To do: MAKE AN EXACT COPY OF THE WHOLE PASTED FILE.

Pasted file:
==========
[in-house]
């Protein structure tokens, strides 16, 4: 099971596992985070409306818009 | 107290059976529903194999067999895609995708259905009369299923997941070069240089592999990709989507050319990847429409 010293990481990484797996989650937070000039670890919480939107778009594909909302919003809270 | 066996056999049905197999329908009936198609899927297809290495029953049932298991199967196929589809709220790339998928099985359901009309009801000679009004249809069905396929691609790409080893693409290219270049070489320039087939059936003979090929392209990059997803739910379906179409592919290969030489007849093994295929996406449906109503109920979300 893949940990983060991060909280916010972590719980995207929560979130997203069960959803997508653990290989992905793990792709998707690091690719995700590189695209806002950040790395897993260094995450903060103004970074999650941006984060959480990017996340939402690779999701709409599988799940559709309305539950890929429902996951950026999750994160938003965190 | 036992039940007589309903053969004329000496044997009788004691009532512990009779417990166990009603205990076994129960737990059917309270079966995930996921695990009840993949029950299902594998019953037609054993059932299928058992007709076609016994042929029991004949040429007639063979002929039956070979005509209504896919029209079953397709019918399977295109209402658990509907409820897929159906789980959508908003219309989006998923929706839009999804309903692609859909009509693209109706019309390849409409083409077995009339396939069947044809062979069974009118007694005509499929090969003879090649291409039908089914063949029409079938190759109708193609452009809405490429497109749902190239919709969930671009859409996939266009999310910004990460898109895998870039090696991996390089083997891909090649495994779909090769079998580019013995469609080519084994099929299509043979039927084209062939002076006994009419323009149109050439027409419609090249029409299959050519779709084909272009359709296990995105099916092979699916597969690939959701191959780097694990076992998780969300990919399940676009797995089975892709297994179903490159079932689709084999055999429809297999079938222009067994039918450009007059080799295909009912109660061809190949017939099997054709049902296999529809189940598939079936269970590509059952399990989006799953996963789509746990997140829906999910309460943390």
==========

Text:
[in-house]
């Protein structure tokens, strides 16, 4: 099971596992985070409306818009 | 107290059976529903194999067999895609995708259905009369299923997941070069240089592999990709989507050319990847429409 010293990481990484797996989650937070000039670890919480939107778009594909909302919003809270 | 066996056999049905197999329908009936198609899927297809290495029953049932298991199967196929589809709220790339998928099985359901009309009801000679009004249809069905396929691609790409080893693409290219270049070489320039087939059936003979090929392209990059997803739910379906179409592919290969030489007849093994295929996406449906109503109920979300 893949940990983060991060909280916010972590719980995207929560979130997203069960959803997508653990290989992905793990792709998707690091690719995700590189695209806002950040790395897993260094995450903060103004970074999650941006984060959480990017996340939402690779999701709409599988799940559709309305539950890929429902996951950026999750994160938003965190 | 036992039940007589309903053969004329000496044997009788004691009532512990009779417990166990009603205990076994129960737990059917309270079966995930996921695990009840993949029950299902594998019953037609054993059932299928058992007709076609016994042929029991004949040429007639063979002929039956070979005509209504896919029209079953397709019918399977295109209402658990509907409820897929159906789980959508908003219309989006998923929706839009999804309903692609859909009509693209109706019309390849409409083409077995009339396939069947044809062979069974009118007694005509499929090969003879090649291409039908089914063949029409079938190759109708193609452009809405490429497109749902190239919709969930671009859409996939266009999310910004990460898109895998870039090696991996390089083997891909090649495994779909090769079998580019013995469609080519084994099929299509043979039927084209062939002076006994009419323009149109050439027409419609090249029409299959050519779709084909272009359709296990995105099916092979699916597969690939959701191959780097694990076992998780969300990919399940676009797995089975892709297994179903490159079932689709084999055999429809297999079938222009067994039918450009007059080799295909009912109660061809190949017939099997054709049902296999529809189940598939079936269970590509059952399990989006799953996963789509746990997140829906999910309460943390």